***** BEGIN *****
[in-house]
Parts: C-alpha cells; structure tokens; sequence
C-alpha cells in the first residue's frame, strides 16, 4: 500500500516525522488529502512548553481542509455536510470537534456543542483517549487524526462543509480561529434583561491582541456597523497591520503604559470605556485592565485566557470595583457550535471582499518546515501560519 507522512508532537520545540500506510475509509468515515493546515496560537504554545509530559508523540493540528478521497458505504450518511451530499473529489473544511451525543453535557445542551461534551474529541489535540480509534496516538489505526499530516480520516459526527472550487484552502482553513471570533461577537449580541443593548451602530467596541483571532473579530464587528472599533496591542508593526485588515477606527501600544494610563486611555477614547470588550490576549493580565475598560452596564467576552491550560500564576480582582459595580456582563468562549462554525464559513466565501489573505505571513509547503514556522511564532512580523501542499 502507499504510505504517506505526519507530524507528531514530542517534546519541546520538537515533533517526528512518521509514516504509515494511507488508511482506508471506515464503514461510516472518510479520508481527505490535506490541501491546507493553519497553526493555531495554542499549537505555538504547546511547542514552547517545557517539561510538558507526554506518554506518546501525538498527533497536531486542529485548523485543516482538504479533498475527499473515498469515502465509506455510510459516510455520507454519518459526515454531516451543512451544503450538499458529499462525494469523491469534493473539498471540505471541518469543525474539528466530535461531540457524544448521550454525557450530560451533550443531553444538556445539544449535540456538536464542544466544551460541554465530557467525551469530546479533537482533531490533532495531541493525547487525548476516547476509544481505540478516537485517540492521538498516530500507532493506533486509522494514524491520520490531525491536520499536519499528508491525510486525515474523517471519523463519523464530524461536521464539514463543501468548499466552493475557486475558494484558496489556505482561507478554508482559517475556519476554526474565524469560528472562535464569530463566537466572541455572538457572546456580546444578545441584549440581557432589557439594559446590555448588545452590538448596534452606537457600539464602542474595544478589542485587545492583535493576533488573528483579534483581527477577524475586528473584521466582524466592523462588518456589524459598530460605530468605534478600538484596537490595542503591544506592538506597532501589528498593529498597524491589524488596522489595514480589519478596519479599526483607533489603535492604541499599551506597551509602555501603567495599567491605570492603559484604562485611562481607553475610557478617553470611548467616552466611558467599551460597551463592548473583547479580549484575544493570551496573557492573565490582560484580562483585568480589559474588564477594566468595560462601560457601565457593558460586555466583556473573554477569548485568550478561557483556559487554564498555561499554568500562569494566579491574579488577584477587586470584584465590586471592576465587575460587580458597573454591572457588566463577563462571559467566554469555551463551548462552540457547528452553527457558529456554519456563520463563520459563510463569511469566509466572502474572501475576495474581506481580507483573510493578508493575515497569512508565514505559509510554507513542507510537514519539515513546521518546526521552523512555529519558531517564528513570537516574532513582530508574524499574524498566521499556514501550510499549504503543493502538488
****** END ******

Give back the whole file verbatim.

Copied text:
[in-house]
Parts: C-alpha cells; structure tokens; sequence
C-alpha cells in the first residue's frame, strides 16, 4: 500500500516525522488529502512548553481542509455536510470537534456543542483517549487524526462543509480561529434583561491582541456597523497591520503604559470605556485592565485566557470595583457550535471582499518546515501560519 507522512508532537520545540500506510475509509468515515493546515496560537504554545509530559508523540493540528478521497458505504450518511451530499473529489473544511451525543453535557445542551461534551474529541489535540480509534496516538489505526499530516480520516459526527472550487484552502482553513471570533461577537449580541443593548451602530467596541483571532473579530464587528472599533496591542508593526485588515477606527501600544494610563486611555477614547470588550490576549493580565475598560452596564467576552491550560500564576480582582459595580456582563468562549462554525464559513466565501489573505505571513509547503514556522511564532512580523501542499 502507499504510505504517506505526519507530524507528531514530542517534546519541546520538537515533533517526528512518521509514516504509515494511507488508511482506508471506515464503514461510516472518510479520508481527505490535506490541501491546507493553519497553526493555531495554542499549537505555538504547546511547542514552547517545557517539561510538558507526554506518554506518546501525538498527533497536531486542529485548523485543516482538504479533498475527499473515498469515502465509506455510510459516510455520507454519518459526515454531516451543512451544503450538499458529499462525494469523491469534493473539498471540505471541518469543525474539528466530535461531540457524544448521550454525557450530560451533550443531553444538556445539544449535540456538536464542544466544551460541554465530557467525551469530546479533537482533531490533532495531541493525547487525548476516547476509544481505540478516537485517540492521538498516530500507532493506533486509522494514524491520520490531525491536520499536519499528508491525510486525515474523517471519523463519523464530524461536521464539514463543501468548499466552493475557486475558494484558496489556505482561507478554508482559517475556519476554526474565524469560528472562535464569530463566537466572541455572538457572546456580546444578545441584549440581557432589557439594559446590555448588545452590538448596534452606537457600539464602542474595544478589542485587545492583535493576533488573528483579534483581527477577524475586528473584521466582524466592523462588518456589524459598530460605530468605534478600538484596537490595542503591544506592538506597532501589528498593529498597524491589524488596522489595514480589519478596519479599526483607533489603535492604541499599551506597551509602555501603567495599567491605570492603559484604562485611562481607553475610557478617553470611548467616552466611558467599551460597551463592548473583547479580549484575544493570551496573557492573565490582560484580562483585568480589559474588564477594566468595560462601560457601565457593558460586555466583556473573554477569548485568550478561557483556559487554564498555561499554568500562569494566579491574579488577584477587586470584584465590586471592576465587575460587580458597573454591572457588566463577563462571559467566554469555551463551548462552540457547528452553527457558529456554519456563520463563520459563510463569511469566509466572502474572501475576495474581506481580507483573510493578508493575515497569512508565514505559509510554507513542507510537514519539515513546521518546526521552523512555529519558531517564528513570537516574532513582530508574524499574524498566521499556514501550510499549504503543493502538488